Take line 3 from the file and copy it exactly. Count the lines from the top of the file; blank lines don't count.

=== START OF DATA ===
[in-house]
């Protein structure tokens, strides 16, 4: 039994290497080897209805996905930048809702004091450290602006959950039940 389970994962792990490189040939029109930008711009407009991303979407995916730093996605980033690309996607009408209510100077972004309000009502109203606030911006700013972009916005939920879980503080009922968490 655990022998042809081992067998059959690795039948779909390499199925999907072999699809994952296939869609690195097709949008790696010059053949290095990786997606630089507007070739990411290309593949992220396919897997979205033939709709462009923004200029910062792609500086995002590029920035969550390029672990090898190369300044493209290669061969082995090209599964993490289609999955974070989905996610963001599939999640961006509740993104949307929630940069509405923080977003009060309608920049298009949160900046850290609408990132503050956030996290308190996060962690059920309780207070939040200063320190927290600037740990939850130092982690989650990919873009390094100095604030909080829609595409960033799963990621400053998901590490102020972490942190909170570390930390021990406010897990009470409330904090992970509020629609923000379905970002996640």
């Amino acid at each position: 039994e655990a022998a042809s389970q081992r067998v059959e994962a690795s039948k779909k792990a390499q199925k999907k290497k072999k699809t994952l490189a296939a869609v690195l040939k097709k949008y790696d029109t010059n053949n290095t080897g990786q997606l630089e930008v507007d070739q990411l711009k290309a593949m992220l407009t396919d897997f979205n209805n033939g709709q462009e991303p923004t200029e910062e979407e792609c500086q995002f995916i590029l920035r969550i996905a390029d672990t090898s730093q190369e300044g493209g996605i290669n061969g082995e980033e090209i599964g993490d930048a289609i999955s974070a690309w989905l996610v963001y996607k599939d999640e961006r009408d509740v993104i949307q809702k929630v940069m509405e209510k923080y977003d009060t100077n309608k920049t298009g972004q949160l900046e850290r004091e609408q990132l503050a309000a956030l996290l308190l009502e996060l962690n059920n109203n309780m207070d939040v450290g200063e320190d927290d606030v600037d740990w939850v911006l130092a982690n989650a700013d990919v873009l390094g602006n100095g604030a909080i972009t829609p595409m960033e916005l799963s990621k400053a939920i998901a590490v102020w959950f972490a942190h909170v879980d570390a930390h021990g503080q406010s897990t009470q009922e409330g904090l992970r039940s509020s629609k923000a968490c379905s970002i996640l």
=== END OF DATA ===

């Amino acid at each position: 039994e655990a022998a042809s389970q081992r067998v059959e994962a690795s039948k779909k792990a390499q199925k999907k290497k072999k699809t994952l490189a296939a869609v690195l040939k097709k949008y790696d029109t010059n053949n290095t080897g990786q997606l630089e930008v507007d070739q990411l711009k290309a593949m992220l407009t396919d897997f979205n209805n033939g709709q462009e991303p923004t200029e910062e979407e792609c500086q995002f995916i590029l920035r969550i996905a390029d672990t090898s730093q190369e300044g493209g996605i290669n061969g082995e980033e090209i599964g993490d930048a289609i999955s974070a690309w989905l996610v963001y996607k599939d999640e961006r009408d509740v993104i949307q809702k929630v940069m509405e209510k923080y977003d009060t100077n309608k920049t298009g972004q949160l900046e850290r004091e609408q990132l503050a309000a956030l996290l308190l009502e996060l962690n059920n109203n309780m207070d939040v450290g200063e320190d927290d606030v600037d740990w939850v911006l130092a982690n989650a700013d990919v873009l390094g602006n100095g604030a909080i972009t829609p595409m960033e916005l799963s990621k400053a939920i998901a590490v102020w959950f972490a942190h909170v879980d570390a930390h021990g503080q406010s897990t009470q009922e409330g904090l992970r039940s509020s629609k923000a968490c379905s970002i996640l």